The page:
One Starlight Night by Carolyn Jewel (novella in Midnight Scandals anthology, review here). I don’t know why readers don’t talk about Jewel the way they talk about Thomas, Duran, Milan, and other authors whose writing style is beloved by so many. Jewel is one of the best writers of historical romance, in my opinion; her prose creates a hypnotic, seductive world in which anything can happen. She writes stories that resonate for readers today without doing violence to the historical record and without turning her 19th-century characters into visitors from the 21st century. The romance in this novella is intense and gripping, and while the context and backstory are sketched rather than spelled out, I was so caught up that I barely noticed.

Irregulars by Nicole Kimberling, Josh Lanyon, Astrida Amara, and Ginn Hale (review to come). I’m reading less m/m this year, but this book would stand out in any year, among books from any genre. The four novellas can be read independently, but you wouldn’t want to because the way they are linked is so ingenious. Each story reflects the style and sensibility of the author who wrote it while at the same time adding aspects that aren’t in the authors’ solo-authored works, and together they create a cohesive, fascinating world. This is a book that rewards careful reading and can be reread more than once.

Dark Soul series by Aleksandr Voinov (reviews here, here, and here). Part 1 starts out looking like a skillfully executed but predictable mobster m/m story and then becomes much, much more. There’s BDSM, gender-fluidity, happy married heterosexuals, mayhem and violence, and that’s just in the first half of the series. The characters are all complex and nuanced, and Voinov never takes the obvious path. The later installments are weighed down by the complexity of the interlocking individual stories and there are a few too many important characters, but the twists and turns keep coming, right up to the surprisingly optimistic ending.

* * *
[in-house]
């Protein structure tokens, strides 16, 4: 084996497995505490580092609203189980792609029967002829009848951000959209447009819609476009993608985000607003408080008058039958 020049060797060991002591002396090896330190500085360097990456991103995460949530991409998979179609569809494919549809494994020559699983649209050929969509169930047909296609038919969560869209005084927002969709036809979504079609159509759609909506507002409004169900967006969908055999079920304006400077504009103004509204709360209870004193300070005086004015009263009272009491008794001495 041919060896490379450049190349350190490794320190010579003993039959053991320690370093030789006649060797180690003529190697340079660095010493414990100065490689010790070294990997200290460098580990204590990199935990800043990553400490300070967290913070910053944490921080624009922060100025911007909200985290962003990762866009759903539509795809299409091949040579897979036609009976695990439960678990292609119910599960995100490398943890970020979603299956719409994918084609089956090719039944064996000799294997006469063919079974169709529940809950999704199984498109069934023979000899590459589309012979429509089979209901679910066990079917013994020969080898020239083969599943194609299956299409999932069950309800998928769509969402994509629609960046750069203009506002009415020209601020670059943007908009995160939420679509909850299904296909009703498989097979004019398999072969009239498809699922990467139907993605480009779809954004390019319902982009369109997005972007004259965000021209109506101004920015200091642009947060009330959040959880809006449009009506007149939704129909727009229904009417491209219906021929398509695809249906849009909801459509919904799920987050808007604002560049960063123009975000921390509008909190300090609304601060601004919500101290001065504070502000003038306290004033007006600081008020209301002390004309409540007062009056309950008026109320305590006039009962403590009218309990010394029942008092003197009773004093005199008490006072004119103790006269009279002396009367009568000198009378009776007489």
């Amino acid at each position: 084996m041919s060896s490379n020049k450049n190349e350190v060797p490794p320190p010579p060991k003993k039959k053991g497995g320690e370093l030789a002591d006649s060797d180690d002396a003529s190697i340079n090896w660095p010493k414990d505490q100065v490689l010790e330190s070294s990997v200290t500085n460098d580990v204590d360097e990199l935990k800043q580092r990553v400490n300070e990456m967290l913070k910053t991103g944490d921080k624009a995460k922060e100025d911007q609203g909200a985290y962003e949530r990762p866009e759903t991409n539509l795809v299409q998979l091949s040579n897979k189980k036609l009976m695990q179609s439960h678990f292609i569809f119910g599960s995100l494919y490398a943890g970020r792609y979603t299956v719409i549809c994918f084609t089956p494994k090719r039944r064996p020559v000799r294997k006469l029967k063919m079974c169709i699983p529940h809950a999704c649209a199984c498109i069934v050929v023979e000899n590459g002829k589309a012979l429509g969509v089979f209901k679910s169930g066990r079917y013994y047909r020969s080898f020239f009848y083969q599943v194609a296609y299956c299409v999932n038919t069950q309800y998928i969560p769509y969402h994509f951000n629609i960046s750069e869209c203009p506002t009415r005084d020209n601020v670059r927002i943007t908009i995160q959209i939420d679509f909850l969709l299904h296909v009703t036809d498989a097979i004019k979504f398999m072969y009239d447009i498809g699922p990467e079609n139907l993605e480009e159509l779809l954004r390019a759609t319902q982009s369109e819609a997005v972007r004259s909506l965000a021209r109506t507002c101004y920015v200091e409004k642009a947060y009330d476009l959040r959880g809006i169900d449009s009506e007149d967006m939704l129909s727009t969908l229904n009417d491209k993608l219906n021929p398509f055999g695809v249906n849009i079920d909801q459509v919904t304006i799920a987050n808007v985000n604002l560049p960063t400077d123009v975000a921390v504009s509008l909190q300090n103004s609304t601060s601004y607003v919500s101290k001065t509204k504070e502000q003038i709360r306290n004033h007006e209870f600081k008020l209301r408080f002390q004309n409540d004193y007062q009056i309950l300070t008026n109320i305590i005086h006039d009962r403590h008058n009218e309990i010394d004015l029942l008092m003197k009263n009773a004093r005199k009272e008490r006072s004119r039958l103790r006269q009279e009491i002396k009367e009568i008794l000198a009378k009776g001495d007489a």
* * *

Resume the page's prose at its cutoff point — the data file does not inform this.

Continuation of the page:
The Girl With the Cat Tattoo by Theresa Weir (review here). A poignant, bittersweet, but ultimate uplifting novella narrated by a very endearing cat. I swore I would never read cat books but not only did I read it, I loved it. Max is most definitely a cat, with no superpowers other than the ability to narrate this story. Through his eyes we see his human, Melody, and her attempt to build a life as a young widow. The book has the dark themes that mark other books by Weir, but it is also witty and humorous, and there is most definitely an HEA for Melody. Max, on the other hand, has just begun his adventures.